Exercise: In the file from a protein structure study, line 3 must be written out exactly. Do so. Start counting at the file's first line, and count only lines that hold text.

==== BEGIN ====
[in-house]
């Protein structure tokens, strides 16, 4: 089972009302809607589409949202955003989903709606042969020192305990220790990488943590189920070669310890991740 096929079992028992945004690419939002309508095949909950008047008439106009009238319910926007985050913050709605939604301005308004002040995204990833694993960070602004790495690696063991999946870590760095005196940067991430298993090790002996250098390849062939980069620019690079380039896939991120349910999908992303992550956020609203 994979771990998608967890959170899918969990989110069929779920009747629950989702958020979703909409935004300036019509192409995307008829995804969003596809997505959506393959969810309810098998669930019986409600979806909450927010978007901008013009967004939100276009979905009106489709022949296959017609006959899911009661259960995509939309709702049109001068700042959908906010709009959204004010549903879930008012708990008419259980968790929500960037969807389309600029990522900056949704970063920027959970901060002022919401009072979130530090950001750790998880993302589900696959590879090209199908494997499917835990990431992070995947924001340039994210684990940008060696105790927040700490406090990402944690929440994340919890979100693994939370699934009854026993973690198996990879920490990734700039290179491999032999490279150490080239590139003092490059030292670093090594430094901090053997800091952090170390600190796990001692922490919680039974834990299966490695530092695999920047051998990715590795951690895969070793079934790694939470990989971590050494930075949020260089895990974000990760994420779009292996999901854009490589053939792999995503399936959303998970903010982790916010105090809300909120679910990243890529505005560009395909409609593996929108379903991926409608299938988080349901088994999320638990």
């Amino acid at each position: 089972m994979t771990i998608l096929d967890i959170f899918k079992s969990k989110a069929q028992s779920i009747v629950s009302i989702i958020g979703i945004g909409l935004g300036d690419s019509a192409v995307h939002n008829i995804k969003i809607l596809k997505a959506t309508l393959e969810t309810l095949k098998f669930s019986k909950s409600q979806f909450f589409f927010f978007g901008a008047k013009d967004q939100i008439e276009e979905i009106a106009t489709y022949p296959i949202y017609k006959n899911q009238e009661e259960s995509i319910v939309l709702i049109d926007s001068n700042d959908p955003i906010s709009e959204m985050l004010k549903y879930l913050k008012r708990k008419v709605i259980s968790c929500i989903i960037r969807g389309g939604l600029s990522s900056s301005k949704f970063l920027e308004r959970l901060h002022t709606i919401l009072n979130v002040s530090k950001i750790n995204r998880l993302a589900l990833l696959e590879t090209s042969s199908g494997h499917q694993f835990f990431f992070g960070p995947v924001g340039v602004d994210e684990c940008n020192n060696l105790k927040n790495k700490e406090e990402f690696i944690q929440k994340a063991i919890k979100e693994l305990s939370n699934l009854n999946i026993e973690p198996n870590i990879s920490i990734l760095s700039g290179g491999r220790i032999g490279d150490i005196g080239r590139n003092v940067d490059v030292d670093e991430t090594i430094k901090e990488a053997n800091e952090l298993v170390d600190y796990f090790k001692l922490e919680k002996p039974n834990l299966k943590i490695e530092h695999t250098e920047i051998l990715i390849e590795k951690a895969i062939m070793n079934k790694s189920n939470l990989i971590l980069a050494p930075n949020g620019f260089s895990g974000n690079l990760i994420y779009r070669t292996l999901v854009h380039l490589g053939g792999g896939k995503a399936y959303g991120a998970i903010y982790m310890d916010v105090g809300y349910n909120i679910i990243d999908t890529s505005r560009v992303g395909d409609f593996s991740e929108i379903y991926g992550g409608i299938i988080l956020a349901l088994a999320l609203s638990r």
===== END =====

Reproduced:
């Amino acid at each position: 089972m994979t771990i998608l096929d967890i959170f899918k079992s969990k989110a069929q028992s779920i009747v629950s009302i989702i958020g979703i945004g909409l935004g300036d690419s019509a192409v995307h939002n008829i995804k969003i809607l596809k997505a959506t309508l393959e969810t309810l095949k098998f669930s019986k909950s409600q979806f909450f589409f927010f978007g901008a008047k013009d967004q939100i008439e276009e979905i009106a106009t489709y022949p296959i949202y017609k006959n899911q009238e009661e259960s995509i319910v939309l709702i049109d926007s001068n700042d959908p955003i906010s709009e959204m985050l004010k549903y879930l913050k008012r708990k008419v709605i259980s968790c929500i989903i960037r969807g389309g939604l600029s990522s900056s301005k949704f970063l920027e308004r959970l901060h002022t709606i919401l009072n979130v002040s530090k950001i750790n995204r998880l993302a589900l990833l696959e590879t090209s042969s199908g494997h499917q694993f835990f990431f992070g960070p995947v924001g340039v602004d994210e684990c940008n020192n060696l105790k927040n790495k700490e406090e990402f690696i944690q929440k994340a063991i919890k979100e693994l305990s939370n699934l009854n999946i026993e973690p198996n870590i990879s920490i990734l760095s700039g290179g491999r220790i032999g490279d150490i005196g080239r590139n003092v940067d490059v030292d670093e991430t090594i430094k901090e990488a053997n800091e952090l298993v170390d600190y796990f090790k001692l922490e919680k002996p039974n834990l299966k943590i490695e530092h695999t250098e920047i051998l990715i390849e590795k951690a895969i062939m070793n079934k790694s189920n939470l990989i971590l980069a050494p930075n949020g620019f260089s895990g974000n690079l990760i994420y779009r070669t292996l999901v854009h380039l490589g053939g792999g896939k995503a399936y959303g991120a998970i903010y982790m310890d916010v105090g809300y349910n909120i679910i990243d999908t890529s505005r560009v992303g395909d409609f593996s991740e929108i379903y991926g992550g409608i299938i988080l956020a349901l088994a999320l609203s638990r």